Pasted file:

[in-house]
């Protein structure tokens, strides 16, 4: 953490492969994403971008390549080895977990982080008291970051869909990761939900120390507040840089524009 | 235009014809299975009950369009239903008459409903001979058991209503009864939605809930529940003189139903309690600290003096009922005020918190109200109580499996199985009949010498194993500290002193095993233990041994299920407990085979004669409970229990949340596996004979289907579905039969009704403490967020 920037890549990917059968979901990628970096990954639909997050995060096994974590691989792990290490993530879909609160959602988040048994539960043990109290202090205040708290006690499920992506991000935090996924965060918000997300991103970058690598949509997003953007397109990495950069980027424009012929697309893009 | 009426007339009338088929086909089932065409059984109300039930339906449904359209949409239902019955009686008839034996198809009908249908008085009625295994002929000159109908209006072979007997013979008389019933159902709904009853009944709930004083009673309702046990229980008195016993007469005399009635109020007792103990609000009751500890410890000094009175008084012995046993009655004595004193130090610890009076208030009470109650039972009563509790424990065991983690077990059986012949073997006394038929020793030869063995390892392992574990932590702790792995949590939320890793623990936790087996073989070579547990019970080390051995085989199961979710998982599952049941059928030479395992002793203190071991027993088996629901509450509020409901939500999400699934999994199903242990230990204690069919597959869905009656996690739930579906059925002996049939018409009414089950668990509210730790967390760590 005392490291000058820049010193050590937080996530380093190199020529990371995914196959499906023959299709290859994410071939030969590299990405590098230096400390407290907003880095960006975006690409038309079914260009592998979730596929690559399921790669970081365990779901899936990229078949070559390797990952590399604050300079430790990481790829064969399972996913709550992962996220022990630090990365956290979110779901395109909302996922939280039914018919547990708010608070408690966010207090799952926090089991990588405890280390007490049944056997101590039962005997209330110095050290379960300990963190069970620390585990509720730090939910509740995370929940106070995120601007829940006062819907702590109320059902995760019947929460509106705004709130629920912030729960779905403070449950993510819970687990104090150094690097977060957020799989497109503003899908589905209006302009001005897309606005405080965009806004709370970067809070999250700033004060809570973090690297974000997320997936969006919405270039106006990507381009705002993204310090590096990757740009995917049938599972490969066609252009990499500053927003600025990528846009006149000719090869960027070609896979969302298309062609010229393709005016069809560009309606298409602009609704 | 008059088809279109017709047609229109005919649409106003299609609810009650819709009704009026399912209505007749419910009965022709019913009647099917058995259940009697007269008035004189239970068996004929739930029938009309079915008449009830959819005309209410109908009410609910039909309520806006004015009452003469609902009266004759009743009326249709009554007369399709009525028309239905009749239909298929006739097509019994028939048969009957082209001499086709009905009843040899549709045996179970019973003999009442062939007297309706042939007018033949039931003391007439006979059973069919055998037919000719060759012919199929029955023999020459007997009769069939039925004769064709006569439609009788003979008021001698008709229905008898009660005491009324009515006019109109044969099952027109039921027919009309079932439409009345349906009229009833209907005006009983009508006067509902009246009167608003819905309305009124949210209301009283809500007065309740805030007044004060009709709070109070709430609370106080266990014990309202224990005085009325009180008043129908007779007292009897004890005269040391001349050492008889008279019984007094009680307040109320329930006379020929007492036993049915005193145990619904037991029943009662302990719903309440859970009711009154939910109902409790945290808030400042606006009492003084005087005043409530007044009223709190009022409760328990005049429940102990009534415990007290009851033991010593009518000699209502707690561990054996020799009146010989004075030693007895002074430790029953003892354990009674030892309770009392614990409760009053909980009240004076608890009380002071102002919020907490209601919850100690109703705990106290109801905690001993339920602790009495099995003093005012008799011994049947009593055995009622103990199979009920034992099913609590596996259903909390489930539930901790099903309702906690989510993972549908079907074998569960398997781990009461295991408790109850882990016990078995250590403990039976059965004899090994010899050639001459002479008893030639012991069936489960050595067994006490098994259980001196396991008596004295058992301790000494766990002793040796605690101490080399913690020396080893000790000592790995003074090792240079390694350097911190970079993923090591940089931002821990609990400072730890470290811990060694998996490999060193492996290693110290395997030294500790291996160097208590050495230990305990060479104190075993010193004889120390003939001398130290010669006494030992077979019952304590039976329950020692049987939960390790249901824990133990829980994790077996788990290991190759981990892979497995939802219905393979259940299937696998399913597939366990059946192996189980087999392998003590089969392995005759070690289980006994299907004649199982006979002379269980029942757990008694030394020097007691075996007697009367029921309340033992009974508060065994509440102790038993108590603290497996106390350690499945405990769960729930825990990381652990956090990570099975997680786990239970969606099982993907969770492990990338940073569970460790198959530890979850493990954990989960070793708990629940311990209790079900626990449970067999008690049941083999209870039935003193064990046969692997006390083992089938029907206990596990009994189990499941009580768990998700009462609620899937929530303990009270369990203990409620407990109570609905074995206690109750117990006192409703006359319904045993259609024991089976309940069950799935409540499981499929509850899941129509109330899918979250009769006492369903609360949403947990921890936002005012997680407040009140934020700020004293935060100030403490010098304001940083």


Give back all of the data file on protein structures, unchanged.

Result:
[in-house]
């Protein structure tokens, strides 16, 4: 953490492969994403971008390549080895977990982080008291970051869909990761939900120390507040840089524009 | 235009014809299975009950369009239903008459409903001979058991209503009864939605809930529940003189139903309690600290003096009922005020918190109200109580499996199985009949010498194993500290002193095993233990041994299920407990085979004669409970229990949340596996004979289907579905039969009704403490967020 920037890549990917059968979901990628970096990954639909997050995060096994974590691989792990290490993530879909609160959602988040048994539960043990109290202090205040708290006690499920992506991000935090996924965060918000997300991103970058690598949509997003953007397109990495950069980027424009012929697309893009 | 009426007339009338088929086909089932065409059984109300039930339906449904359209949409239902019955009686008839034996198809009908249908008085009625295994002929000159109908209006072979007997013979008389019933159902709904009853009944709930004083009673309702046990229980008195016993007469005399009635109020007792103990609000009751500890410890000094009175008084012995046993009655004595004193130090610890009076208030009470109650039972009563509790424990065991983690077990059986012949073997006394038929020793030869063995390892392992574990932590702790792995949590939320890793623990936790087996073989070579547990019970080390051995085989199961979710998982599952049941059928030479395992002793203190071991027993088996629901509450509020409901939500999400699934999994199903242990230990204690069919597959869905009656996690739930579906059925002996049939018409009414089950668990509210730790967390760590 005392490291000058820049010193050590937080996530380093190199020529990371995914196959499906023959299709290859994410071939030969590299990405590098230096400390407290907003880095960006975006690409038309079914260009592998979730596929690559399921790669970081365990779901899936990229078949070559390797990952590399604050300079430790990481790829064969399972996913709550992962996220022990630090990365956290979110779901395109909302996922939280039914018919547990708010608070408690966010207090799952926090089991990588405890280390007490049944056997101590039962005997209330110095050290379960300990963190069970620390585990509720730090939910509740995370929940106070995120601007829940006062819907702590109320059902995760019947929460509106705004709130629920912030729960779905403070449950993510819970687990104090150094690097977060957020799989497109503003899908589905209006302009001005897309606005405080965009806004709370970067809070999250700033004060809570973090690297974000997320997936969006919405270039106006990507381009705002993204310090590096990757740009995917049938599972490969066609252009990499500053927003600025990528846009006149000719090869960027070609896979969302298309062609010229393709005016069809560009309606298409602009609704 | 008059088809279109017709047609229109005919649409106003299609609810009650819709009704009026399912209505007749419910009965022709019913009647099917058995259940009697007269008035004189239970068996004929739930029938009309079915008449009830959819005309209410109908009410609910039909309520806006004015009452003469609902009266004759009743009326249709009554007369399709009525028309239905009749239909298929006739097509019994028939048969009957082209001499086709009905009843040899549709045996179970019973003999009442062939007297309706042939007018033949039931003391007439006979059973069919055998037919000719060759012919199929029955023999020459007997009769069939039925004769064709006569439609009788003979008021001698008709229905008898009660005491009324009515006019109109044969099952027109039921027919009309079932439409009345349906009229009833209907005006009983009508006067509902009246009167608003819905309305009124949210209301009283809500007065309740805030007044004060009709709070109070709430609370106080266990014990309202224990005085009325009180008043129908007779007292009897004890005269040391001349050492008889008279019984007094009680307040109320329930006379020929007492036993049915005193145990619904037991029943009662302990719903309440859970009711009154939910109902409790945290808030400042606006009492003084005087005043409530007044009223709190009022409760328990005049429940102990009534415990007290009851033991010593009518000699209502707690561990054996020799009146010989004075030693007895002074430790029953003892354990009674030892309770009392614990409760009053909980009240004076608890009380002071102002919020907490209601919850100690109703705990106290109801905690001993339920602790009495099995003093005012008799011994049947009593055995009622103990199979009920034992099913609590596996259903909390489930539930901790099903309702906690989510993972549908079907074998569960398997781990009461295991408790109850882990016990078995250590403990039976059965004899090994010899050639001459002479008893030639012991069936489960050595067994006490098994259980001196396991008596004295058992301790000494766990002793040796605690101490080399913690020396080893000790000592790995003074090792240079390694350097911190970079993923090591940089931002821990609990400072730890470290811990060694998996490999060193492996290693110290395997030294500790291996160097208590050495230990305990060479104190075993010193004889120390003939001398130290010669006494030992077979019952304590039976329950020692049987939960390790249901824990133990829980994790077996788990290991190759981990892979497995939802219905393979259940299937696998399913597939366990059946192996189980087999392998003590089969392995005759070690289980006994299907004649199982006979002379269980029942757990008694030394020097007691075996007697009367029921309340033992009974508060065994509440102790038993108590603290497996106390350690499945405990769960729930825990990381652990956090990570099975997680786990239970969606099982993907969770492990990338940073569970460790198959530890979850493990954990989960070793708990629940311990209790079900626990449970067999008690049941083999209870039935003193064990046969692997006390083992089938029907206990596990009994189990499941009580768990998700009462609620899937929530303990009270369990203990409620407990109570609905074995206690109750117990006192409703006359319904045993259609024991089976309940069950799935409540499981499929509850899941129509109330899918979250009769006492369903609360949403947990921890936002005012997680407040009140934020700020004293935060100030403490010098304001940083």